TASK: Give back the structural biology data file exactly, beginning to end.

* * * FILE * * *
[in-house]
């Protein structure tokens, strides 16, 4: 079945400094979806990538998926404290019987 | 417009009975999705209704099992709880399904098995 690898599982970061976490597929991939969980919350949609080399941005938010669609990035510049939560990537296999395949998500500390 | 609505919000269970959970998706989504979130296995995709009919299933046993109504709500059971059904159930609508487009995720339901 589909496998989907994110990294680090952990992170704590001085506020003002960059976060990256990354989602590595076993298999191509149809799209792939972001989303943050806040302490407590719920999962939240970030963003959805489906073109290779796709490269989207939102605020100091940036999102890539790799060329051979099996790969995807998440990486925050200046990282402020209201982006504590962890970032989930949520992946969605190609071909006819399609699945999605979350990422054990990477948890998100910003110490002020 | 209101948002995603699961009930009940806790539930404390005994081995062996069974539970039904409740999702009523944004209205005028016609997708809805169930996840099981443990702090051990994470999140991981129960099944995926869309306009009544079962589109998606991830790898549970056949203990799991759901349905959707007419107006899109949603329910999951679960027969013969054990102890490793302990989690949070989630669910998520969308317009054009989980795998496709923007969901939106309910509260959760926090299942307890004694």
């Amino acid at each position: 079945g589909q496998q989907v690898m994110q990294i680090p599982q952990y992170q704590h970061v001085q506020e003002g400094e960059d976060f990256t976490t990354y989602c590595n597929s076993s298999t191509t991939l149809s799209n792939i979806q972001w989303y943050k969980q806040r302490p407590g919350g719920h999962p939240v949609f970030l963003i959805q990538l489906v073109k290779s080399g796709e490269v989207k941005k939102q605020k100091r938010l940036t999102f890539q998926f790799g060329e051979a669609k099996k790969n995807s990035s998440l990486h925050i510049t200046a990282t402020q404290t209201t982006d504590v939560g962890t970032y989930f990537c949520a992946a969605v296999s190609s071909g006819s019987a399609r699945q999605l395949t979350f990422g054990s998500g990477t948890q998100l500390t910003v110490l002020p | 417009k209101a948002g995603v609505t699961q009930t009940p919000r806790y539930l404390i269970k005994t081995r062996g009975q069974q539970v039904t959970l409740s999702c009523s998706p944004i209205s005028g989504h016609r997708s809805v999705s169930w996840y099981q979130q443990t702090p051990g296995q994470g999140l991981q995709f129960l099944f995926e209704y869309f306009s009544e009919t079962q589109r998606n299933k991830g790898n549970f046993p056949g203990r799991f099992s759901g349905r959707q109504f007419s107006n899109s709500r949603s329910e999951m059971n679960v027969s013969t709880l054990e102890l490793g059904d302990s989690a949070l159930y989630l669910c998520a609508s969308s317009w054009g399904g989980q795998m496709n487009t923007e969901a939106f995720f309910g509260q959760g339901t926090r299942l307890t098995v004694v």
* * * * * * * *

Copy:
[in-house]
């Protein structure tokens, strides 16, 4: 079945400094979806990538998926404290019987 | 417009009975999705209704099992709880399904098995 690898599982970061976490597929991939969980919350949609080399941005938010669609990035510049939560990537296999395949998500500390 | 609505919000269970959970998706989504979130296995995709009919299933046993109504709500059971059904159930609508487009995720339901 589909496998989907994110990294680090952990992170704590001085506020003002960059976060990256990354989602590595076993298999191509149809799209792939972001989303943050806040302490407590719920999962939240970030963003959805489906073109290779796709490269989207939102605020100091940036999102890539790799060329051979099996790969995807998440990486925050200046990282402020209201982006504590962890970032989930949520992946969605190609071909006819399609699945999605979350990422054990990477948890998100910003110490002020 | 209101948002995603699961009930009940806790539930404390005994081995062996069974539970039904409740999702009523944004209205005028016609997708809805169930996840099981443990702090051990994470999140991981129960099944995926869309306009009544079962589109998606991830790898549970056949203990799991759901349905959707007419107006899109949603329910999951679960027969013969054990102890490793302990989690949070989630669910998520969308317009054009989980795998496709923007969901939106309910509260959760926090299942307890004694």
């Amino acid at each position: 079945g589909q496998q989907v690898m994110q990294i680090p599982q952990y992170q704590h970061v001085q506020e003002g400094e960059d976060f990256t976490t990354y989602c590595n597929s076993s298999t191509t991939l149809s799209n792939i979806q972001w989303y943050k969980q806040r302490p407590g919350g719920h999962p939240v949609f970030l963003i959805q990538l489906v073109k290779s080399g796709e490269v989207k941005k939102q605020k100091r938010l940036t999102f890539q998926f790799g060329e051979a669609k099996k790969n995807s990035s998440l990486h925050i510049t200046a990282t402020q404290t209201t982006d504590v939560g962890t970032y989930f990537c949520a992946a969605v296999s190609s071909g006819s019987a399609r699945q999605l395949t979350f990422g054990s998500g990477t948890q998100l500390t910003v110490l002020p | 417009k209101a948002g995603v609505t699961q009930t009940p919000r806790y539930l404390i269970k005994t081995r062996g009975q069974q539970v039904t959970l409740s999702c009523s998706p944004i209205s005028g989504h016609r997708s809805v999705s169930w996840y099981q979130q443990t702090p051990g296995q994470g999140l991981q995709f129960l099944f995926e209704y869309f306009s009544e009919t079962q589109r998606n299933k991830g790898n549970f046993p056949g203990r799991f099992s759901g349905r959707q109504f007419s107006n899109s709500r949603s329910e999951m059971n679960v027969s013969t709880l054990e102890l490793g059904d302990s989690a949070l159930y989630l669910c998520a609508s969308s317009w054009g399904g989980q795998m496709n487009t923007e969901a939106f995720f309910g509260q959760g339901t926090r299942l307890t098995v004694v």